Sunday, November 1: More of the same. Not as bad as Halloween. But no one there to help so more C-sections, repairs and epidurals. Two 15-minute breaks. My night shift finishes at 9am. I’m meant to have the week off in lieu of working seven days. I’m moving hospitals so that’s cancelled. I get just Tuesday off.

11/06/2015 – News&opinion about the timesizing alternative to downsizing, reinvented thousands of times every day in every recession by mainly mid&small-size companies, but still today an afterthought, though any economy that's still around 50 years from now will long since have made it first & foremost - ([commentary] by Phil Hyde (PH3) ecdesignr@yahoo.ca unless otherwise initialed) -

  1. One in six firms mulling furloughs, CNA via TaipeiTimes.com
    TAIPEI, Taiwan - About one in six local companies is considering sending employees on unpaid leave as a way to reduce operating costs amid a sluggish economy, online job bank Yes123 said yesterday.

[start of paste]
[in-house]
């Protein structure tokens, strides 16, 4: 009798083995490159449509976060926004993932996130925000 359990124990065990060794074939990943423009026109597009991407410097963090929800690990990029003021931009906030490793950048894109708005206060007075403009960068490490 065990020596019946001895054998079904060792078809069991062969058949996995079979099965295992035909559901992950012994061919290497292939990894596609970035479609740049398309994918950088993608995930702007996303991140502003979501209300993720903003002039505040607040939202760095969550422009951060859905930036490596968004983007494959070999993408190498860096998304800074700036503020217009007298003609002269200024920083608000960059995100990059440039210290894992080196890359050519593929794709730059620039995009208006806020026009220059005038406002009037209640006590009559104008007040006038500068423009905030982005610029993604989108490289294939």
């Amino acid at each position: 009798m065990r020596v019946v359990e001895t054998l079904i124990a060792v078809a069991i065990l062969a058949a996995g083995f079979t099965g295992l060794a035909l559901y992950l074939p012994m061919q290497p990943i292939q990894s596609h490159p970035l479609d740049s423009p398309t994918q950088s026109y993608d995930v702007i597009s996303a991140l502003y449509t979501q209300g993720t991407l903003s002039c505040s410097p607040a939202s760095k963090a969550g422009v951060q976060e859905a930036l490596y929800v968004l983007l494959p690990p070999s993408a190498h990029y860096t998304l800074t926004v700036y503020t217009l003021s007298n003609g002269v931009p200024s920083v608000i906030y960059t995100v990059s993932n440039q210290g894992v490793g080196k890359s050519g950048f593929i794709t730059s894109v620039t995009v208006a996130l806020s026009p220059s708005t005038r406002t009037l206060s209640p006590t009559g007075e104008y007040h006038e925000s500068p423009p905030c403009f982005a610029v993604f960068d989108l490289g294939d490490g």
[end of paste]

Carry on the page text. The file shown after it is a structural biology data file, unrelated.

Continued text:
Citing a survey of 705 companies conducted from Oct. 20 to Oct. 30, the job bank said that 16.9 percent [= just over 1/6 (16.66°)] of companies are likely to implement employee furloughs before the Lunar New Year, which falls in January, as the economy continues to slow down.
    [Better furloughs than firings, timesizing than downsizing!]
    Lower-level employees are likely to be the first to be sent on furlough, as indicated by 76.6 percent of the companies polled, the job bank said.
    A total of 1,223 workers at 33 companies had agreed to take unpaid leave, including 1,218 who are already on furlough, data compiled by the Ministry of Labor showed.